Progressive Voice is a weekly opinion column. The views and opinions expressed in the column are those of the individual authors and do not necessarily reflect the views of their organizations or ARLnow.com.
By Michelle Winters
In 2015, the Arlington County Board adopted its first-ever Affordable Housing Master Plan. Two years in, how are we doing?
No Market Let Up – Thousands of market-rate affordable housing units have been lost to rent increases or redevelopment. The County’s most recent accounting shows less than 3,000 units remain affordable to households earning 60% of the area median income — about $45K (single person) and $65K (four-person household).
Worsened Political Environment – Proposed Trump administration budget cuts would devastate the support network for low-and moderate-income people, including affordable housing programs. We were spared the worst for the current fiscal year, but we can expect draconian cuts in each new proposed budget. Moreover, plans for a tax code revamp put at risk the nation’s only real affordable housing program – the Low-Income Housing Tax Credit – that responsible for almost all new or substantially rehabbed affordable rental housing in Arlington.
Local Funding Has Not Kept Up – Even with annual allocations to the Affordable Housing Investment Fund – the County’s revolving loan fund supporting affordable housing development and preservation – resources fall so far short of demand that the County can only partially fund the project selected through the recently enacted Notice of Funding Availability – APAH’s Queens Court development. Any other planned developments in the system will have to wait potentially several years.
This is the context for the County’s next budget planning round. The AHMP’s goal for affordable housing supply is simply to provide housing to match the demographic reality and prevent further loss. Adequate AHIF funding is the most fundamental step the County can take to support this goal. Annual AHIF allocations have increased to $15 million in the current fiscal year, doubling the allocation of just five years ago. However, even this increased annual allocation remains far below the amount needed. Supporting Arlington as a diverse and inclusive community requires support for an even higher AHIF investment.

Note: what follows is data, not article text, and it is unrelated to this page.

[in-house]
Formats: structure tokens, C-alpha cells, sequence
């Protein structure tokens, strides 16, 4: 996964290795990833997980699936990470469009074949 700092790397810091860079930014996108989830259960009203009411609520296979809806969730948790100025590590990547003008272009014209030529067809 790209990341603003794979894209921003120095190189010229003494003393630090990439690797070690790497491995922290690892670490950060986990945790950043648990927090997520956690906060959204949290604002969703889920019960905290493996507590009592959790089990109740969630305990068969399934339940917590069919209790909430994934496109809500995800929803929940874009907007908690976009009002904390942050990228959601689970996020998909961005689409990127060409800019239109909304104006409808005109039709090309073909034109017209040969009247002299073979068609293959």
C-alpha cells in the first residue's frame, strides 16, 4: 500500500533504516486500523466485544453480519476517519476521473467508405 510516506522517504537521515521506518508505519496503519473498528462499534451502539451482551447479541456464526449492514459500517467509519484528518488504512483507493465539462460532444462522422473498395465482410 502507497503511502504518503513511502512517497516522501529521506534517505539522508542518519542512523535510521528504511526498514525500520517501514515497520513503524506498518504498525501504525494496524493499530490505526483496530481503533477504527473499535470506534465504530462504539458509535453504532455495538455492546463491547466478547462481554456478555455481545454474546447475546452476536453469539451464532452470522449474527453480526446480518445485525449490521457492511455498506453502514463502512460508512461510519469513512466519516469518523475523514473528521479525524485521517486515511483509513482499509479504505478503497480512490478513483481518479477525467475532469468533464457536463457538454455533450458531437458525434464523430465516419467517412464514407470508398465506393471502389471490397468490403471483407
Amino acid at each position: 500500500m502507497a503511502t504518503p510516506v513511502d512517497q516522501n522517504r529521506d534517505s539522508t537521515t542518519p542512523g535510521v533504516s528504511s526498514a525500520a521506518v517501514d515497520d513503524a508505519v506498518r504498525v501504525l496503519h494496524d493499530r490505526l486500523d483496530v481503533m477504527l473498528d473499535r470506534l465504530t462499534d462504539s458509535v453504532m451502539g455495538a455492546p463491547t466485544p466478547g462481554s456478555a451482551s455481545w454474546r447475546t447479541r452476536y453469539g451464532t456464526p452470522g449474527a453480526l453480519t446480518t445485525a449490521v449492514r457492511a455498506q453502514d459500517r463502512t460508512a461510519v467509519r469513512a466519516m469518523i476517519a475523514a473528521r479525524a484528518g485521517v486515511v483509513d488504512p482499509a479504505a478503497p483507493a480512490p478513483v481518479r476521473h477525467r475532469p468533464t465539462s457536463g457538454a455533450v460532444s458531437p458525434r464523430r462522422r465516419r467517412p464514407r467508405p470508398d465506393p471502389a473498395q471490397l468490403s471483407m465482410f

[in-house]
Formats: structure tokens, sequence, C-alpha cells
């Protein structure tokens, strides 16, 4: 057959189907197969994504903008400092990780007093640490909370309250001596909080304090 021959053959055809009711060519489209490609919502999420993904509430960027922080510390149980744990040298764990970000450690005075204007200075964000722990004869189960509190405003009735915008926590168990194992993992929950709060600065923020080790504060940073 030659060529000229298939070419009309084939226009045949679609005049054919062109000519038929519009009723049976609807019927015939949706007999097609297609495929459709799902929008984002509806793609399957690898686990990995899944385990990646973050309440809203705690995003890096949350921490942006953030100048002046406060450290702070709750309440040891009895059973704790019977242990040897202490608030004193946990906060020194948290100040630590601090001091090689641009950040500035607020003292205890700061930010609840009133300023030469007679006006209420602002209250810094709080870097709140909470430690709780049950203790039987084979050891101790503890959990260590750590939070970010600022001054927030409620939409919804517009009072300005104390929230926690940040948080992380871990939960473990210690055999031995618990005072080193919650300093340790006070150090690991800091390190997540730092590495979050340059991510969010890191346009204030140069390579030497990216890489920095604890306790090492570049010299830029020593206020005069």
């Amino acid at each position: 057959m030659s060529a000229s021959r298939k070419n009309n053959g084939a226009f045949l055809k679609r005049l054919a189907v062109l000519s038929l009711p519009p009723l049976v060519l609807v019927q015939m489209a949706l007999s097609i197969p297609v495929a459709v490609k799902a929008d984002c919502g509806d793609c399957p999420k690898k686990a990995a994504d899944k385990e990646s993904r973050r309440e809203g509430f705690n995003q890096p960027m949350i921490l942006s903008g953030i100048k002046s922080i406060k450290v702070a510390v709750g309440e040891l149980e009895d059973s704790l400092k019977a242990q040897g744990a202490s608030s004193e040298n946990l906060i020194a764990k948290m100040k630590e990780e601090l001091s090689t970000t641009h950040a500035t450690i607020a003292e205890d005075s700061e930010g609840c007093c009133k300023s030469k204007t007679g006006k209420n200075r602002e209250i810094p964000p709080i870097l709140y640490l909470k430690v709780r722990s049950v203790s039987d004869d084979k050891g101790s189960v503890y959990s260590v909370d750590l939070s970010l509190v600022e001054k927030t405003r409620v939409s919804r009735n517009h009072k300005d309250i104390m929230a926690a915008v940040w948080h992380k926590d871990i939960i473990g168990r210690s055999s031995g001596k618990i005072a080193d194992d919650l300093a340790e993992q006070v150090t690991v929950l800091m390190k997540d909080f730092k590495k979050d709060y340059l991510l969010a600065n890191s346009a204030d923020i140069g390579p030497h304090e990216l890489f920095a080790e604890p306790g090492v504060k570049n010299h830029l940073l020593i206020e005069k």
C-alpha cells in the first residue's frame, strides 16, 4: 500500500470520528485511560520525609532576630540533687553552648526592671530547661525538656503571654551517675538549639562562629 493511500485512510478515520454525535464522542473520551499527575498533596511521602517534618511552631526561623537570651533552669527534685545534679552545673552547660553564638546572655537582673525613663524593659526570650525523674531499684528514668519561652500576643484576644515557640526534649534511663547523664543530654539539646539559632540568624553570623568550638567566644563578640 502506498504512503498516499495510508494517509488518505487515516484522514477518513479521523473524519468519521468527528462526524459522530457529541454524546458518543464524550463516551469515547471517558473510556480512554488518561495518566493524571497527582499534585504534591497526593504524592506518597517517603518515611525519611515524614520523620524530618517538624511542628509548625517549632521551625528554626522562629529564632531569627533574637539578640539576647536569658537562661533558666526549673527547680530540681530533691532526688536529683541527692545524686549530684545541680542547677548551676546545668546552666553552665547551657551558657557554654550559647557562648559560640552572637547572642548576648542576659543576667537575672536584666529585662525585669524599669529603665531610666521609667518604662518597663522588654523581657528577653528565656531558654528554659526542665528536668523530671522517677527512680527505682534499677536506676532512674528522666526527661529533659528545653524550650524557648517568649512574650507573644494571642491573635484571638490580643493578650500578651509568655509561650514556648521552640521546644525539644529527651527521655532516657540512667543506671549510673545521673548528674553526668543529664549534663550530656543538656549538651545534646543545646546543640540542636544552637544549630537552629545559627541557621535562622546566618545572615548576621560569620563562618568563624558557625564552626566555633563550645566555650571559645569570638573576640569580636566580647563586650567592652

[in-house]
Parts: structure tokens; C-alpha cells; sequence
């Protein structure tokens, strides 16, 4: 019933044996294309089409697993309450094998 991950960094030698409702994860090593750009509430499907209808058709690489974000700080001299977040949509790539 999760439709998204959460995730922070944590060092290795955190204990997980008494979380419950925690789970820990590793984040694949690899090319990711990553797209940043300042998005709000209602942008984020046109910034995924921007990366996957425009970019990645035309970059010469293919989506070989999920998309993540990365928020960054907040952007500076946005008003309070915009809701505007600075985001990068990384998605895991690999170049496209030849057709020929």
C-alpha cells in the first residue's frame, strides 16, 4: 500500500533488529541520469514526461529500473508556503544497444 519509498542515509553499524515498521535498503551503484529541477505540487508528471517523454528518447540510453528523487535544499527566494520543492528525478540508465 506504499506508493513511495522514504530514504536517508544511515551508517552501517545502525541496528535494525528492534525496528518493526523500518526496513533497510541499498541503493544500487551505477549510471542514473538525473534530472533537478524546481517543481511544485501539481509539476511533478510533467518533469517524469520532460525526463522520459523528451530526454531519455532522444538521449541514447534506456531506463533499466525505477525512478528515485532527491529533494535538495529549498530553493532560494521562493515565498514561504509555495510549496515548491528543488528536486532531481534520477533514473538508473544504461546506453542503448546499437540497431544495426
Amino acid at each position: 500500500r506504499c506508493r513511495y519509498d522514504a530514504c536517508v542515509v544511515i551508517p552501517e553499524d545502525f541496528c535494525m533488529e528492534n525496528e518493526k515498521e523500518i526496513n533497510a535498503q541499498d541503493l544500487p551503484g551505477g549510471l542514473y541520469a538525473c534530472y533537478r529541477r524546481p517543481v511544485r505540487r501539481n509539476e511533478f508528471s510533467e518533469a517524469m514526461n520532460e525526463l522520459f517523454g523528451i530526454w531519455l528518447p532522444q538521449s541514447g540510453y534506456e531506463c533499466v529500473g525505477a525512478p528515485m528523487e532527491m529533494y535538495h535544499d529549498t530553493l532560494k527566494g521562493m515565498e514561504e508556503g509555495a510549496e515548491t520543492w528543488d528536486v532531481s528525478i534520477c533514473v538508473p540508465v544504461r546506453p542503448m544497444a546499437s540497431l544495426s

The County is trying to move forward simultaneously on a number of other non-financial AHMP-related initiatives potentially making the climb toward affordability less steep.
Reduce Costs – This month, County staff plan to advertise a policy change to potentially reduce the amount of structured parking required for residential developments near Metro. At an estimated $45,000-$60,000 cost per space, parking requirements are a key example of local public policy impacting the cost of housing. Given ride sharing trends and overall lower levels of car ownership, this forward-thinking policy change can save thousands of dollars per apartment. This reduction is more justified and meaningful for affordable housing properties, potentially reducing public subsidy needs and producing lower rents or a larger number of affordable units.
Provide Incentives – Arlington and other inner-ring suburbs and cities have been undergoing a purging of non-subsidized affordable housing stock. Even were adequate AHIF loans available, saving this market affordable housing stock would be daunting. Individual property owners make their own decisions about the future of these properties based on what makes the most sense to them, not public policy priorities and needs. Setting up an incentive structure that aligns owners’ and developers’ interests with those of the public could be highly beneficial. Over the past year, County staff have been working toward a proposal, hopefully released very soon, to create a property owner incentive package to encourage preservation or replacement of these affordable units.
Create More Options – Another small-scale solution in the works would not rely upon public subsidies or incentives but could nonetheless provide a new, moderately-priced housing supply. The County’s accessory dwelling ordinance, originally adopted in 2009, has not worked as anticipated. Accessory dwellings are what many people refer to as “granny flats” or “in-law units” – standalone apartments within or on the property of a single-family home. The current AD policy contains so many restrictions that only 20 units have been approved. This year, the policy is getting a much-deserved second look with an eye toward removing many restrictive provisions keeping these units from being created.
Progressive Arlingtonians should support all of these efforts with enthusiasm, even if each is just a small step toward solving a large and daunting housing affordability challenge. After these proposals move ahead – and hopefully each will be successfully adopted by the County Board over the next few months – there are many more examples of similar measures that can and should be taken up promptly to achieve the goals of the Affordable Housing Master Plan. Full speed ahead.
Michelle Winters is the executive director of the Alliance for Housing Solutions in Arlington. AHS is a 501(c)(3) nonprofit organization working to increase the supply of affordable housing in Arlington and Northern Virginia through public education, facilitation and action. Learn more about the Arlington for Everyone campaign at http://www.allianceforhousingsolutions.org/.